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[f-cpu] Verification, Testing, And Random Numbers

[I hope the mail doesn't bounce again]

Hi F-gang!

You seem to be talking about a lot of different things at the same time: a) verification of a design and/or its actual implementation (in VHDL), b) testing the generated circuit (in silicon), c) the famous F-CPU POST, and d) the use of random numbers.

For a), you have to verify that a unit does what it is supposed to do: adders shall add, multipliers shall multiply and so on. There are several methods to do that. An exhaustive test is most reliable, but takes too long: Each unary operation would take 2**64 individual tests, binary operations take 2**128, and ternary (like `mac') take 2**192 of them. But we definitely can't afford to wait years for the result, do we?

In my testbenches, I use "systematic" tests. They test only specific cases, and make use of "don't cares". E.g. if both operands of an adder have their MSBits set, you *know* that a carry-out will be generated, no matter what the other input bits are. Therefore, you can set them to 'X' at the input (and ignore the output bits). Similarly, the LSBit of the result will always be the XOR of the operands' LSBits, no matter what the other bits are. And so on...

Systematic tests are less reliable than exhaustive tests, but they're still quite good at detecting errors in a design. And they're a lot faster (but still take too long in some cases).

When using random numbers for verification, you have a general problem: If you feed the unit with random operands, you get a result that is likewise random. How can you verify that it is correct? You have to compare (that is, bitwise XOR or something like that) it with the output of another unit that is known to work correctly (so-called "golden code"). If the results differ, your code is broken.

But in general, there is no "golden" code. There is only another implementation of the same problem that may or may not be correct. You have no way to verify that, unless you use one of the methods outlined above. In that case, you can as well verify your circuit directly.

The second problem with random number tests is that its "error coverage" is too low. You only check a small percentage of the 2**64 (or more) possible input variants, but errors may hide in any of them, so you probably won't catch them all. This leads to Pentium FDIV bugs and the like.

Functional symbolic verification would be the real thing. It transforms both the operands and the result into a special representation (using BDDs oder one of their derivatives), performs the operation in either representation, and compares the results. You need only a single run per operation, and the result is as reliable as that of an exhaustive test, only much faster. But there are no tools for it (yet).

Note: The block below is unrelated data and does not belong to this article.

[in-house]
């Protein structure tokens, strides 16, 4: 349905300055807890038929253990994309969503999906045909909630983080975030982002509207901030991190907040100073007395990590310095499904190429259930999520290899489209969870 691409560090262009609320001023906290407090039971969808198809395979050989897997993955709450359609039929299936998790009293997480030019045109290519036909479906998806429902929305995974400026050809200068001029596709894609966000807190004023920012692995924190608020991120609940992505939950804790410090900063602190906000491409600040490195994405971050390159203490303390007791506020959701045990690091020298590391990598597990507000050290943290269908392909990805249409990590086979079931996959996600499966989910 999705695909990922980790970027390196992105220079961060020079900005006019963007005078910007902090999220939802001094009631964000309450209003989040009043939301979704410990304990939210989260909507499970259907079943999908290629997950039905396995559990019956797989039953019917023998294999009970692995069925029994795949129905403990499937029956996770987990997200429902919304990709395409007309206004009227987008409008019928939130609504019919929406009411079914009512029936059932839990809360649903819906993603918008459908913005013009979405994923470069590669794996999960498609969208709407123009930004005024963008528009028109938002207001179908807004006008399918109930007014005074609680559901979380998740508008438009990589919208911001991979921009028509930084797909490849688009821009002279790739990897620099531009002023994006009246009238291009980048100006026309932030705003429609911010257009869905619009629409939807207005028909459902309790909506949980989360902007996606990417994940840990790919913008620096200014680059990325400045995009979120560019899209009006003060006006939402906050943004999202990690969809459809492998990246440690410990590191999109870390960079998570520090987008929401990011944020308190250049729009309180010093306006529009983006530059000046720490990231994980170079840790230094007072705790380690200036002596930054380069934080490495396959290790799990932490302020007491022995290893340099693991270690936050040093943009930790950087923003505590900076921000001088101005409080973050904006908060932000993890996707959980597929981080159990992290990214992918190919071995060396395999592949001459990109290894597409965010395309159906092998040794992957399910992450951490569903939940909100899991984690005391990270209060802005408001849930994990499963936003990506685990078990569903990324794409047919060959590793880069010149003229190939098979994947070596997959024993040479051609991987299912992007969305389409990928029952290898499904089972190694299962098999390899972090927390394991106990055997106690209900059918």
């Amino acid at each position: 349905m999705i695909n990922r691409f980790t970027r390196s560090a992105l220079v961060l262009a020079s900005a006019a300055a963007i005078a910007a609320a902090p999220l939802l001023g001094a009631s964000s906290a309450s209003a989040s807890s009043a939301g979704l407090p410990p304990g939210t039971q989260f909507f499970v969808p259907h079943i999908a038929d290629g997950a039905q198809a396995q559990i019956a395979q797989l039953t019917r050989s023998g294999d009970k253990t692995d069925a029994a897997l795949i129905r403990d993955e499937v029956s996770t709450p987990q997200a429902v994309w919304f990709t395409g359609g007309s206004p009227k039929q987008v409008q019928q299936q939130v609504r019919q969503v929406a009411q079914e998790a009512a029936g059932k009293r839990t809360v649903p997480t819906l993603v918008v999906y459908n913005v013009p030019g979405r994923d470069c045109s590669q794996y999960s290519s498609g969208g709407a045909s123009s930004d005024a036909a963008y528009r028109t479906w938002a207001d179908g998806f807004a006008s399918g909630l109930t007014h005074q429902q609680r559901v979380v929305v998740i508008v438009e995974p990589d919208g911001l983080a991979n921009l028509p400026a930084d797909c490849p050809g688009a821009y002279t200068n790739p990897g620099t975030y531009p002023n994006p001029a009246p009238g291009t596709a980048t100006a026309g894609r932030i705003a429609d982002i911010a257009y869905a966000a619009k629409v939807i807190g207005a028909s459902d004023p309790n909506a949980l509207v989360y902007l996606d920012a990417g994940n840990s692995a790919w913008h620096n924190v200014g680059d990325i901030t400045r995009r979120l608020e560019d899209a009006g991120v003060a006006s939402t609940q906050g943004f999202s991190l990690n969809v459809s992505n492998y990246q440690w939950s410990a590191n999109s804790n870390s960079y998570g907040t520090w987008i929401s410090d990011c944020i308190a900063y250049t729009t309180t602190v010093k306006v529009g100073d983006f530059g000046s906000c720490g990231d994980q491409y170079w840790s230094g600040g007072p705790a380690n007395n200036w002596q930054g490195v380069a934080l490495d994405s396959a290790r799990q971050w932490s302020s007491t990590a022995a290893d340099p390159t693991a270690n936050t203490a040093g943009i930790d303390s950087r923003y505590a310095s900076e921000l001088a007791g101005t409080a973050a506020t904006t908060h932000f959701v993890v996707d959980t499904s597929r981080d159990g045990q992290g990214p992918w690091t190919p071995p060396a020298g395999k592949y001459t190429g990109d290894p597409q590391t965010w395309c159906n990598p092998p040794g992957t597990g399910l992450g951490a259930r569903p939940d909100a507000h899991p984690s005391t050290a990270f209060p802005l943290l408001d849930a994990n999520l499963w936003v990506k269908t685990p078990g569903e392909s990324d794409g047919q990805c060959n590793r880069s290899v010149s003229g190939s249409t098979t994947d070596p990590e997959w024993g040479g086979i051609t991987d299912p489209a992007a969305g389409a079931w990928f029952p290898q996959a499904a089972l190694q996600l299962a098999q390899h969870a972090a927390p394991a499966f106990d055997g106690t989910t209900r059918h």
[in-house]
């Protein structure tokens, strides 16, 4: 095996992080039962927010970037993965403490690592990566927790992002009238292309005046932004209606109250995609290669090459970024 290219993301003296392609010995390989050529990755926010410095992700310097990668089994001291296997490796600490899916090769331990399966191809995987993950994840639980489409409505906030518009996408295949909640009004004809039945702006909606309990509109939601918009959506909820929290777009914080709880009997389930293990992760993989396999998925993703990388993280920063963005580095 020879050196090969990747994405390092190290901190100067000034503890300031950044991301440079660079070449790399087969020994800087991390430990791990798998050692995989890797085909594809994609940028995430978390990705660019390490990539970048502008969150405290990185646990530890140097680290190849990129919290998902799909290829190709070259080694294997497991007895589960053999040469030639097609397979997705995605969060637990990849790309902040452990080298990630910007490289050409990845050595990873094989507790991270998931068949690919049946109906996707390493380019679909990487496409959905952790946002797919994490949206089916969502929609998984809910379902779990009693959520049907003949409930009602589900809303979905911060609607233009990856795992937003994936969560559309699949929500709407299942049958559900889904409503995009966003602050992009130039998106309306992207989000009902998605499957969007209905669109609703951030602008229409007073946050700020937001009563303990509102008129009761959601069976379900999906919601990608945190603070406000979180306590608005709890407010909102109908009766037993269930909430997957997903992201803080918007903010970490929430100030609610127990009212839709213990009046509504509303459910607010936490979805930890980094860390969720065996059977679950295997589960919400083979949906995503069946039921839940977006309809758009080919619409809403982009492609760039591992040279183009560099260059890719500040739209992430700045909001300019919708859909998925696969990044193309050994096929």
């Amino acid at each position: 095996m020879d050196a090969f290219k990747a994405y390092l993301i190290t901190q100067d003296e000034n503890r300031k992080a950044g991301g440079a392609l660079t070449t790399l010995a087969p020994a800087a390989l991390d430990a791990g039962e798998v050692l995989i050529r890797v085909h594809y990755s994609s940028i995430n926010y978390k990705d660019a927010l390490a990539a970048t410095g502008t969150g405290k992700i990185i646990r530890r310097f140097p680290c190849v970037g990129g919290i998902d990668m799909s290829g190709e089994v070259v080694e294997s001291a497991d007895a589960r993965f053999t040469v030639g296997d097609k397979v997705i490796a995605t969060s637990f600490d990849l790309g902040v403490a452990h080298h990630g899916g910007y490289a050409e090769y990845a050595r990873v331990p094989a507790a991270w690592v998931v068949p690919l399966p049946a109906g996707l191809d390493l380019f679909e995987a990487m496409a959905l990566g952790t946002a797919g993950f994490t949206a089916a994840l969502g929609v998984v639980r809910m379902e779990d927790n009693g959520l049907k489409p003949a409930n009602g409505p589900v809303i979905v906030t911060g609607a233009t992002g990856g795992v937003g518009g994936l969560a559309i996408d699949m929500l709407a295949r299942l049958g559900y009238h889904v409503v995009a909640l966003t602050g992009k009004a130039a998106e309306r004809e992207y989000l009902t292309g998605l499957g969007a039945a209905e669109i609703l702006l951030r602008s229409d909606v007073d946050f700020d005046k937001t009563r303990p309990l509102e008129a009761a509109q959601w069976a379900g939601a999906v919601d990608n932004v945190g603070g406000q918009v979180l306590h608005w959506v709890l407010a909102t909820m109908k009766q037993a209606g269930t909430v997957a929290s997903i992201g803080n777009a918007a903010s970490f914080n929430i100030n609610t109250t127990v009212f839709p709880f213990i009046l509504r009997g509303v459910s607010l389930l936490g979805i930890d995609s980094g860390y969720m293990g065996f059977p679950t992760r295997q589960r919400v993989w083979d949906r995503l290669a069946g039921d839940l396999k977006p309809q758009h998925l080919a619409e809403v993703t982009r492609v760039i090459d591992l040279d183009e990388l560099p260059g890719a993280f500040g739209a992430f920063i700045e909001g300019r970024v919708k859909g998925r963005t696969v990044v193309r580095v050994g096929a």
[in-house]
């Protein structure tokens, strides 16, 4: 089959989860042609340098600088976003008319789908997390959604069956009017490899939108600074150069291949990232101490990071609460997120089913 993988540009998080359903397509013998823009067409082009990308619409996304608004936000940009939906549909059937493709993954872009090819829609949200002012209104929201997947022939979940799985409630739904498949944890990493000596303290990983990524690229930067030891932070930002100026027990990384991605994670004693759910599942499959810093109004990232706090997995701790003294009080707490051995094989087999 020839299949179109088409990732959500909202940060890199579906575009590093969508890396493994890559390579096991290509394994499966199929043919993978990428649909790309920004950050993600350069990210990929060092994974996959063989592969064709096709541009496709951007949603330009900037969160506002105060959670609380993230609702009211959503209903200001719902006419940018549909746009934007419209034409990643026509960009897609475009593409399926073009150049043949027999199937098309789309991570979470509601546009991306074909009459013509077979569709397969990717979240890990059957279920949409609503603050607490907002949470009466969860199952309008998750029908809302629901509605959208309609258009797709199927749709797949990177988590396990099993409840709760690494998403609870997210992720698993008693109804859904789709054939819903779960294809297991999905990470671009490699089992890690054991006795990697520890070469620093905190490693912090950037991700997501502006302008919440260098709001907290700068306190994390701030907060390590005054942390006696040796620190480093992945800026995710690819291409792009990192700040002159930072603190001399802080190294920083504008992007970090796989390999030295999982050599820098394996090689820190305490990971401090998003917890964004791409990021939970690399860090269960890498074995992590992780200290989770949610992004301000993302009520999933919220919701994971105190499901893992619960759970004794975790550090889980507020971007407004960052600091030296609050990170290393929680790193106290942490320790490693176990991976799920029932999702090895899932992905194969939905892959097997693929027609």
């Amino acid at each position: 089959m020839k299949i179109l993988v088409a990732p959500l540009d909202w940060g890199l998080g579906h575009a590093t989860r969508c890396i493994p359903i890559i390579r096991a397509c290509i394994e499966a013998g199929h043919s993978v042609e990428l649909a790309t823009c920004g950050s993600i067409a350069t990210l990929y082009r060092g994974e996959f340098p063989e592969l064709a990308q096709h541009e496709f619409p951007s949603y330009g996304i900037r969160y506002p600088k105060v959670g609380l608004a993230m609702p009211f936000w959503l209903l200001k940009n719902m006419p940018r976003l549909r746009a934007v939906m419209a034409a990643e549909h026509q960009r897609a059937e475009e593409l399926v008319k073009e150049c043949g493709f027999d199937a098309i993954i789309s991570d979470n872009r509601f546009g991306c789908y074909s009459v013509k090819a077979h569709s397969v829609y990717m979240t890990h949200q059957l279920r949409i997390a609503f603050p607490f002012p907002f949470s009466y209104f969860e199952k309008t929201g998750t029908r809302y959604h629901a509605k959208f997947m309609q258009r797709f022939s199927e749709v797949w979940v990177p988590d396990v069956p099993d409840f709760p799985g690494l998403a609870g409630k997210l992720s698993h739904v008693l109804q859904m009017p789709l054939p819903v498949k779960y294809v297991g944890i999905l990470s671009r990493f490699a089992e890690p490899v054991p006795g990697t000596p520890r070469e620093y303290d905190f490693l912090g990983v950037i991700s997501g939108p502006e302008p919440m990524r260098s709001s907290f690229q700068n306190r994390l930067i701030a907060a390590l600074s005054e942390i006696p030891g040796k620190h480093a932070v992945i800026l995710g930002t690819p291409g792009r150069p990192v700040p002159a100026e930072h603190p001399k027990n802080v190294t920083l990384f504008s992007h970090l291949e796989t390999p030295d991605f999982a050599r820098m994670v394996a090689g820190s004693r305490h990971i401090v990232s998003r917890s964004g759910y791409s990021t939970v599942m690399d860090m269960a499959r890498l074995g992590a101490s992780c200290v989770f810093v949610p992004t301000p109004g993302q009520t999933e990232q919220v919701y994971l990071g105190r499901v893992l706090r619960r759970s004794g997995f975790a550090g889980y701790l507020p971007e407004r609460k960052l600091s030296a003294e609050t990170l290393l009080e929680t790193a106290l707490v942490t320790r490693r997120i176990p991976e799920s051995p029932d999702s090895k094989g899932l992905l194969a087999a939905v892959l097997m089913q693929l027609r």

Let's come to b), testing. There's no time for doing an exhaustive test: even at 1000 GHz it would take 2**128 / 10**12 = ~3*10**26 seconds to test all variants of a single binary operation like `add'. A year has only ~3*10**7 seconds, so you would have to wait 10**19 years. Are any immortals listening here?

The usual way is to use one of the common "fault models" and build as many test vectors as you need to test for all detectable faults of a unit. But this requires that you know its actual implementation, which is not available before synthesis. Actually, this is another case of a "systematic" test which is fast but not fully reliable.

Random numbers may work for boundary scan testing as well, but still has the same problems as with verification: there is no "golden" code, and the error coverage is too low.

c) The famous F-CPU POST can't use an exhaustive test, nor can it use test vectors (there is not enough room on the chip - and, after all, errors may occur anywhere, even in the ROM that would hold the vectors). It doesn't make sense to use random numbers, because there is no way to verify the result of an operation - putting "golden" code on a chip is simply impossible.

The only way to perform a reasonable POST is to start from a well-known state, perform a well-known sequence of operations - that is, execute a "built-in" test program -, and compare the result with a well-known value. How that comparision is done is more or less a matter of taste; the LFSR approach outlined by Yann is one possible solution (reminds me of a CRC generator, by the way).

Finally, we come to d), random numbers. If you've listened carefully to what I said above, you will probably come to the conclusion that they're not useful at all for verification, testing, or POST.



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